Spend five minutes with Matt Jones and it’s clear he is not a typical true freshman. He’s more mature than most, physically and mentally. He’s 19, but looks and acts like man.
Jones, the heir to the Florida Gators’ running back throne, is wise beyond his years because he is more than a simple student-athlete.
He’s also a father to a beautiful one-year-old girl named Aniyah.
“My daughter definitely changed my life,” Jones said after Florida’s 33-23 loss against Louisville in Wednesday’s Sugar Bowl. “I had to mature up fast to take care of her — to be the father she deserves.”
His daughter is the driving force behind Jones’ motivation to be the best he can be, in football and in life.
“Now that I’ve got her, she means everything to me,” Jones said. “I try to do everything for her. I know I have got to be mature as a father. It’s like a job to me. If I don’t eat, she don’t eat, so it just goes like that.”
Jones and his high school sweetheart initially lived together after Aniyah was born. That changed when Jones moved to Gainesville this past summer while his girlfriend is “back home taking care” of their daughter.
As often as possible, Jones treks down to the Tampa area to see his family. He played high school football at Seffner (Fla.) Armwood.
Even when Jones is away, his daughter is on his mind as he displayed by this tweet from the New Orleans Hilton hotel on the morning of Jan. 2 — game day for the Sugar Bowl. That night, he scored the Gators’ first touchdown on a fake field goal out of the “swinging gate” formation.
“Woke Up With My Daughter On My Mind.. I Heard Her Voice!! Dada Go Go!! Gimme Kiss..!!” Jones tweeted from his @mattjonesrb account.
Jones’ maturity will be beneficial as he switches from rookie to veteran this offseason. Along with being a father, Jones said he matured a lot simply from watching his teammates. He also learned a lot about leadership from all of the seniors, especially running back Mike Gillislee, who led the team with 1,152 yards this season.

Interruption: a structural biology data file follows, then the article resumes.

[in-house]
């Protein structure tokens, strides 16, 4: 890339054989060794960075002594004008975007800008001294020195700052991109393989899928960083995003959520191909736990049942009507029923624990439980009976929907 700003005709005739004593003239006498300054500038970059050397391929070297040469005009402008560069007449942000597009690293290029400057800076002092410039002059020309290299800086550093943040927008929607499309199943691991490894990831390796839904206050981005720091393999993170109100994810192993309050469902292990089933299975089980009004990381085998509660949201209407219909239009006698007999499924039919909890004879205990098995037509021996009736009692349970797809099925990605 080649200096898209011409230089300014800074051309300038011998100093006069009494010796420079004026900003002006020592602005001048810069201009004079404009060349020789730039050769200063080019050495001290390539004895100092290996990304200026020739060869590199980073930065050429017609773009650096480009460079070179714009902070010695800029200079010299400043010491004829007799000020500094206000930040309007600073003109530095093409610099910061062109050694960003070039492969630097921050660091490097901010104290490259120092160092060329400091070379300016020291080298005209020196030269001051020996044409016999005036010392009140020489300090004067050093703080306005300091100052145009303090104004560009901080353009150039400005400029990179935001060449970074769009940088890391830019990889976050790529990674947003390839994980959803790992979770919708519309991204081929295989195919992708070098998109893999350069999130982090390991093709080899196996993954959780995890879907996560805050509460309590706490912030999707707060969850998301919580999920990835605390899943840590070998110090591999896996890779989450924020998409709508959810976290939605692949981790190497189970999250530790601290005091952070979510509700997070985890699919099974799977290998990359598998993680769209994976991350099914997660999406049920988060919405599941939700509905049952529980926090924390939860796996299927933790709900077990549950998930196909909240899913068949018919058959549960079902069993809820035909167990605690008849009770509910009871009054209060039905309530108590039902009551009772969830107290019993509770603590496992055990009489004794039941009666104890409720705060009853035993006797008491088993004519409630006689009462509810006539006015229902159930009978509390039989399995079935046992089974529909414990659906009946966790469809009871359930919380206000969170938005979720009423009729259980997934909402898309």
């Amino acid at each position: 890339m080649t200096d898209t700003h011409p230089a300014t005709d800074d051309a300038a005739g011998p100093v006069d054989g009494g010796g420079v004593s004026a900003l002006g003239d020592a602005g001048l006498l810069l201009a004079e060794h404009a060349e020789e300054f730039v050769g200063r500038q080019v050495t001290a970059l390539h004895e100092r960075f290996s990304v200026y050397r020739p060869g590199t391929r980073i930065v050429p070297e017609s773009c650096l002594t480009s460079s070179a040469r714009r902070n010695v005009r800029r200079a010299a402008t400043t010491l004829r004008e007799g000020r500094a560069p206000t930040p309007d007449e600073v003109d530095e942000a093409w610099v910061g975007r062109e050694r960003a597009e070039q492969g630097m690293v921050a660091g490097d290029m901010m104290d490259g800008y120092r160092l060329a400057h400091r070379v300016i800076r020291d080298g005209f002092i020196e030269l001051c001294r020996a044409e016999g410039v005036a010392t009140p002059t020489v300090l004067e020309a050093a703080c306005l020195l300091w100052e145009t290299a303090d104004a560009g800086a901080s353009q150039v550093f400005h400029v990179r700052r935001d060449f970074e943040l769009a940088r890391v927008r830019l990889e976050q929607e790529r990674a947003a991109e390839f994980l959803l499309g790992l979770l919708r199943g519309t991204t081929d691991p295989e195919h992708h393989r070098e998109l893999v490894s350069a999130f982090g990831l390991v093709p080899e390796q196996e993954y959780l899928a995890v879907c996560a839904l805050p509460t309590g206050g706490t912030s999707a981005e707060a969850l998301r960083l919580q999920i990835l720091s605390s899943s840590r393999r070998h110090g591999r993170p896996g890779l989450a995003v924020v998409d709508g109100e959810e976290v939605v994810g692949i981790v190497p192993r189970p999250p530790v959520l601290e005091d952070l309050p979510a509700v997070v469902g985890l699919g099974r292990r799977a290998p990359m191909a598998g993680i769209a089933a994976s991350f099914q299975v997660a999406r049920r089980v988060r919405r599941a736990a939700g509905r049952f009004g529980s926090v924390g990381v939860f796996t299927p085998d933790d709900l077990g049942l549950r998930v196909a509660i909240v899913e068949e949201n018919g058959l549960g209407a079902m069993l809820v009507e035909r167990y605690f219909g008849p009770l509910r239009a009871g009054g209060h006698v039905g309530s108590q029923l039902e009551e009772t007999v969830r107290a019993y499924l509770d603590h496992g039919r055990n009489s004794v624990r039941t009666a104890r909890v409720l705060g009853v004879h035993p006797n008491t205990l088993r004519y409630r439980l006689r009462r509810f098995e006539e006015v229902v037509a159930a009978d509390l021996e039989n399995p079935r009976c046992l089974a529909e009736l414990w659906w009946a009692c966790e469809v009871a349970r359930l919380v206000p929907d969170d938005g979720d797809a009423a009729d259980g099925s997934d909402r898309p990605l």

“Mike Gillislee is a great leader, on and off the field,” Jones said. “He’s not a selfish guy in anyway. He’s got a positive mindset and he’s just a great guy to be around. I just love being around him.”
Jones has been listed behind Mack Brown on the depth chart, but Jones took over as the unofficial No. 2 running back during the second half of the season after Brown suffered an injury.
“We talk a lot about next year,” Jones said of his friendship with Brown. “How we’re going to grind hard and work hard because we learned how to do that every day so much from Mike Gillislee. He’s passed that on to us and we hope to show the same great leadership that Mike has shown us.”
Along with Brown, Jones also will battle a pair of talented true freshman rushers for backfield touches in Adam Lane and Kelvin Taylor. He’s met both of them, of course, and even hosted Lane during his official visit to campus.
“We had fun hanging out and everything and I told him how it is,” Jones said. “He just asked me if he had a chance to play and I said ‘Definitely there’s a chance for everybody to play because the spot is open and everybody is competing for it.’
“It was great to get to talk a lot with him.”
To offer a glimpse into the kind of numbers Jones may put up as the lead back, just look at the past three games when he’s rushed 19 times for 164 yards and two touchdowns. That’s 8.6 yards per carry with the touchdowns coming against Florida State and Louisville.
Still, he believes he has a lot to prove — and improve.
“I just need to keep getting better at everything,” Jones said. “I need to stay working hard in the weight room with (UF strength and conditioning) coach (Jeff) Dillman and keep getting smarter by studying film. I also need to work on my hands, keeping a wide base and keeping my pads low, and I’ve got to work on my speed.
“I’ve got a lot to do between now and next season and I’m just going to stay focused on doing that.”
Jones started his career off on the right foot — literally, planting off his right foot after receiving the handoff — on his first career carry as he slid away from tacklers for an 18-yard scamper in the season opener against Bowling Green.
“My first game in I was kind of timid,” Jones said. “Once I got used to it and relaxed, I ran the ball well.”
Despite the early success, Jones remains humble. That was evident after the game when questions included phrases like “knowing this is your job to lose” and things along those lines.
“I don’t feel like it’s my job yet (to lose),” Jones said. “I still have a lot of work to do during the spring and definitely during camp. I’ve got to work hard in the weight room and keep that mojo going.”
Now, that’s a mature answer, especially for a 19-year-old true freshman.